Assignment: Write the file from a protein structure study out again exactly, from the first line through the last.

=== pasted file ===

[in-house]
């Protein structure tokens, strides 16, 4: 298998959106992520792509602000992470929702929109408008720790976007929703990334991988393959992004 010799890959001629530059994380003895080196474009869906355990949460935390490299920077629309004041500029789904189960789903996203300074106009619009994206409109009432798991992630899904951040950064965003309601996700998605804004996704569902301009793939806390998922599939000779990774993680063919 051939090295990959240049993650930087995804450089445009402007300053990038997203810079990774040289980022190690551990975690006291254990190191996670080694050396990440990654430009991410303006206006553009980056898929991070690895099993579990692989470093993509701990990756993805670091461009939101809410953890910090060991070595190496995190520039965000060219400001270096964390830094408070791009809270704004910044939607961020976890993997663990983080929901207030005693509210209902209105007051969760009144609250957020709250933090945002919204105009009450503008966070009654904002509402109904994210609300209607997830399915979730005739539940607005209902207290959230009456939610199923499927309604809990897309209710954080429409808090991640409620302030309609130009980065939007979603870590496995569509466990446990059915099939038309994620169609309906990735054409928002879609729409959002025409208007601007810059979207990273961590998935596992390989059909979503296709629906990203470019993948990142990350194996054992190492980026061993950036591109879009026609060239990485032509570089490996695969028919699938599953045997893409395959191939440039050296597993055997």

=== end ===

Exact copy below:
[in-house]
């Protein structure tokens, strides 16, 4: 298998959106992520792509602000992470929702929109408008720790976007929703990334991988393959992004 010799890959001629530059994380003895080196474009869906355990949460935390490299920077629309004041500029789904189960789903996203300074106009619009994206409109009432798991992630899904951040950064965003309601996700998605804004996704569902301009793939806390998922599939000779990774993680063919 051939090295990959240049993650930087995804450089445009402007300053990038997203810079990774040289980022190690551990975690006291254990190191996670080694050396990440990654430009991410303006206006553009980056898929991070690895099993579990692989470093993509701990990756993805670091461009939101809410953890910090060991070595190496995190520039965000060219400001270096964390830094408070791009809270704004910044939607961020976890993997663990983080929901207030005693509210209902209105007051969760009144609250957020709250933090945002919204105009009450503008966070009654904002509402109904994210609300209607997830399915979730005739539940607005209902207290959230009456939610199923499927309604809990897309209710954080429409808090991640409620302030309609130009980065939007979603870590496995569509466990446990059915099939038309994620169609309906990735054409928002879609729409959002025409208007601007810059979207990273961590998935596992390989059909979503296709629906990203470019993948990142990350194996054992190492980026061993950036591109879009026609060239990485032509570089490996695969028919699938599953045997893409395959191939440039050296597993055997």